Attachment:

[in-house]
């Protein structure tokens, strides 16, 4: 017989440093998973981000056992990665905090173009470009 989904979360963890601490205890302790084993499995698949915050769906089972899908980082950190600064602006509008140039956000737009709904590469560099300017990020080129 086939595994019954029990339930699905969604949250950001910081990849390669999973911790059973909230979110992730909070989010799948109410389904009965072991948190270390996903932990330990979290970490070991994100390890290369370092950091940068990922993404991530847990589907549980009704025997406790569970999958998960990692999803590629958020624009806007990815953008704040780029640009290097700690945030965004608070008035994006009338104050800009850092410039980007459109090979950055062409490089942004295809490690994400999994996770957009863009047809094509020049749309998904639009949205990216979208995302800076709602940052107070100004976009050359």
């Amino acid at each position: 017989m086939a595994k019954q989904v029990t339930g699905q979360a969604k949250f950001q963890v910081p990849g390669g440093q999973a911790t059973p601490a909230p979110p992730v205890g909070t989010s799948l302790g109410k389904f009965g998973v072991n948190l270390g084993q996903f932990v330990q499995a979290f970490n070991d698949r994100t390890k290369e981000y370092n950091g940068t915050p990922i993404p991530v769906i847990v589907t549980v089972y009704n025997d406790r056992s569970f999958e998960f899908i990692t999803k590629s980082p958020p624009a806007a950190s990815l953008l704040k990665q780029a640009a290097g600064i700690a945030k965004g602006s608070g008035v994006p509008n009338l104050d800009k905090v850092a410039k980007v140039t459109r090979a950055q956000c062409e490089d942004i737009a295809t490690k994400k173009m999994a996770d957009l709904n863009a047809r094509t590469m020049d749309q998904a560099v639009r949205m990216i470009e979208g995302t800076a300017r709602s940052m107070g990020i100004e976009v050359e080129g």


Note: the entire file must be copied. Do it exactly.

[in-house]
């Protein structure tokens, strides 16, 4: 017989440093998973981000056992990665905090173009470009 989904979360963890601490205890302790084993499995698949915050769906089972899908980082950190600064602006509008140039956000737009709904590469560099300017990020080129 086939595994019954029990339930699905969604949250950001910081990849390669999973911790059973909230979110992730909070989010799948109410389904009965072991948190270390996903932990330990979290970490070991994100390890290369370092950091940068990922993404991530847990589907549980009704025997406790569970999958998960990692999803590629958020624009806007990815953008704040780029640009290097700690945030965004608070008035994006009338104050800009850092410039980007459109090979950055062409490089942004295809490690994400999994996770957009863009047809094509020049749309998904639009949205990216979208995302800076709602940052107070100004976009050359």
């Amino acid at each position: 017989m086939a595994k019954q989904v029990t339930g699905q979360a969604k949250f950001q963890v910081p990849g390669g440093q999973a911790t059973p601490a909230p979110p992730v205890g909070t989010s799948l302790g109410k389904f009965g998973v072991n948190l270390g084993q996903f932990v330990q499995a979290f970490n070991d698949r994100t390890k290369e981000y370092n950091g940068t915050p990922i993404p991530v769906i847990v589907t549980v089972y009704n025997d406790r056992s569970f999958e998960f899908i990692t999803k590629s980082p958020p624009a806007a950190s990815l953008l704040k990665q780029a640009a290097g600064i700690a945030k965004g602006s608070g008035v994006p509008n009338l104050d800009k905090v850092a410039k980007v140039t459109r090979a950055q956000c062409e490089d942004i737009a295809t490690k994400k173009m999994a996770d957009l709904n863009a047809r094509t590469m020049d749309q998904a560099v639009r949205m990216i470009e979208g995302t800076a300017r709602s940052m107070g990020i100004e976009v050359e080129g």